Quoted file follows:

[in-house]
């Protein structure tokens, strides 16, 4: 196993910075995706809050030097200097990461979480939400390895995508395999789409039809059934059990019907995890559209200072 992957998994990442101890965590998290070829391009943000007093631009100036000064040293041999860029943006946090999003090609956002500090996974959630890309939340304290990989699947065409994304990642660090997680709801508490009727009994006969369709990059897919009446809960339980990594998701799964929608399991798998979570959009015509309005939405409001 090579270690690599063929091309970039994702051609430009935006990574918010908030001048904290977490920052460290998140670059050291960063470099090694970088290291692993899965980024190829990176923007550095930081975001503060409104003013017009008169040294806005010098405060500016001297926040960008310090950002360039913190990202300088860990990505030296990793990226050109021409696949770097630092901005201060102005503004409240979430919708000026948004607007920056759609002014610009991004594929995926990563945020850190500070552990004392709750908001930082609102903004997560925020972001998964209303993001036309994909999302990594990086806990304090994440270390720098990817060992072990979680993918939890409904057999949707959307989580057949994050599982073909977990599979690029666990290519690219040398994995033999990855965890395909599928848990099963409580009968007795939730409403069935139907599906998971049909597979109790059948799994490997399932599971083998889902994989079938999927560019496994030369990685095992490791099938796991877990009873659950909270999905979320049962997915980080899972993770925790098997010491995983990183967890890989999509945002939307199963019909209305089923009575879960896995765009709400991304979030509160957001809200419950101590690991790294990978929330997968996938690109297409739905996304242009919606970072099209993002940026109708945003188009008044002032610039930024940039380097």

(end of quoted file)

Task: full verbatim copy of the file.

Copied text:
[in-house]
């Protein structure tokens, strides 16, 4: 196993910075995706809050030097200097990461979480939400390895995508395999789409039809059934059990019907995890559209200072 992957998994990442101890965590998290070829391009943000007093631009100036000064040293041999860029943006946090999003090609956002500090996974959630890309939340304290990989699947065409994304990642660090997680709801508490009727009994006969369709990059897919009446809960339980990594998701799964929608399991798998979570959009015509309005939405409001 090579270690690599063929091309970039994702051609430009935006990574918010908030001048904290977490920052460290998140670059050291960063470099090694970088290291692993899965980024190829990176923007550095930081975001503060409104003013017009008169040294806005010098405060500016001297926040960008310090950002360039913190990202300088860990990505030296990793990226050109021409696949770097630092901005201060102005503004409240979430919708000026948004607007920056759609002014610009991004594929995926990563945020850190500070552990004392709750908001930082609102903004997560925020972001998964209303993001036309994909999302990594990086806990304090994440270390720098990817060992072990979680993918939890409904057999949707959307989580057949994050599982073909977990599979690029666990290519690219040398994995033999990855965890395909599928848990099963409580009968007795939730409403069935139907599906998971049909597979109790059948799994490997399932599971083998889902994989079938999927560019496994030369990685095992490791099938796991877990009873659950909270999905979320049962997915980080899972993770925790098997010491995983990183967890890989999509945002939307199963019909209305089923009575879960896995765009709400991304979030509160957001809200419950101590690991790294990978929330997968996938690109297409739905996304242009919606970072099209993002940026109708945003188009008044002032610039930024940039380097």